Is it important to us? Yes it is important. Natural selection is the environment. We started altering our environment back at the beginning of the 19th century. We have now comprehensively changed it, so we run the world for our benefit, and every now and then it gets a bit fragile at the edges, we have to start worrying about the ozone layer, or the carbon dioxide crisis -- but we have changed the environment. More alarmingly, we have begun to understand how we could change ourselves; we could take charge of our own genes. We aren't doing it yet. You hear talk about designer babies; there are no such things, but we have reached the stage where we have to ask ourselves whether we want some of our babies. We can now see what kind of baby we might be about to have, and people are suddenly thrust into the position of having to ask themselves, what is a gene, what does it do, and how will it all turn out? So these are very important questions, and they do actually concern us. These questions are not academic.
Nor are they new. There's a wonderful passage in the Book of Job, Chapter 38, I think, in which the poet who composed Job speaks as if God, and asks Job a series of questions which begin, Hath the rain a Father? Who hath begot the drops of dew? out of whose womb came the ice? and the hoary frost of Heaven, who hath engendered it? the waters are hid as with stone, and the face of the deep is frozen. Canst thou bind the sweet influence of Pleiades, or loose the bands of Orion?? Now that of course is great poetry, and one of the issues that we are discussing here is whether science is killing the soul in the sense of poetry. All I point out to you is that that is a series of questions about the hydrological cycle, you cannot say that it's just poetry, they are also real questions which demand real answers, which people are supplying, scientists among them.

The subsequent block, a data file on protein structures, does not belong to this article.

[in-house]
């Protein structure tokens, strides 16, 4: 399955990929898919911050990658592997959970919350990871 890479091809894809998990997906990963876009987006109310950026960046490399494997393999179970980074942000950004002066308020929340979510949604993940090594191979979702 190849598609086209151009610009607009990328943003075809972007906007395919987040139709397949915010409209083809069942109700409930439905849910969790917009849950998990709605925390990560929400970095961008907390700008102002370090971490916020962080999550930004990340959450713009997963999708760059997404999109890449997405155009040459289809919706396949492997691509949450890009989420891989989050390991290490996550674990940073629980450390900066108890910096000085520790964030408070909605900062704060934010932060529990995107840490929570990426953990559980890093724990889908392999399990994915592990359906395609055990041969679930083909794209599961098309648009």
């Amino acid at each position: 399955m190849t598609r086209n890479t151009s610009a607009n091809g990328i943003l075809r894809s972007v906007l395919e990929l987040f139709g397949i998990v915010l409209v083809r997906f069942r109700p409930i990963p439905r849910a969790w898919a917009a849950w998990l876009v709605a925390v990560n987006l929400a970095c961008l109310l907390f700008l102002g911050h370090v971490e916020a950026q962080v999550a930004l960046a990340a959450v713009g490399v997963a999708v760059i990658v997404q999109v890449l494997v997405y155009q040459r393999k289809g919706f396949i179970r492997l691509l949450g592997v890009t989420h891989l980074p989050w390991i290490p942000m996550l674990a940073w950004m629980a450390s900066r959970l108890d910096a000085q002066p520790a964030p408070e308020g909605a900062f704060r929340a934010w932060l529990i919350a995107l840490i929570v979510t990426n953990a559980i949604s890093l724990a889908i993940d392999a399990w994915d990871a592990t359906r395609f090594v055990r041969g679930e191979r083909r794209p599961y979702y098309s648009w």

We have with us tonight two extraordinarily gifted writers. One of them is Richard Dawkins, Charles Simonyi Professor of Public Understanding of Science at the University of Oxford, and he's the man who more than two decades ago introduced the notion of the selfish gene, upsetting a lot of people, creating a debate that hasn't stopped yet. He followed this up with a series of dazzling books, of which the latest is called Unweaving the Rainbow, which is not just about Darwinism, but about science itself, and about our understanding of the planet we live on. The other is Steven Pinker, who is a professor of psychology at the Massachusetts Institute of Technology. And he leapt onto the best-seller list about three years ago with a wonderful book called The Language Instinct, which was just about this remarkable ability that 3-year-olds have to learn any grammar that happens to be lying around, with the implication that either babies are born knowing, in principle, all the languages that have ever been invented, or yet to be invented, -- or that there is a universal grammar and it's already composed in their own brains. If so, what a remarkable thing the brain is. I'll let them talk about that. The subject tonight is "Is Science Killing the Soul?" You will not find this a straight-forward head-to-head debate in which one man says yes and the other says no. It all depends, as Professor Joad used to say, on what you mean by soul. Richard Dawkins.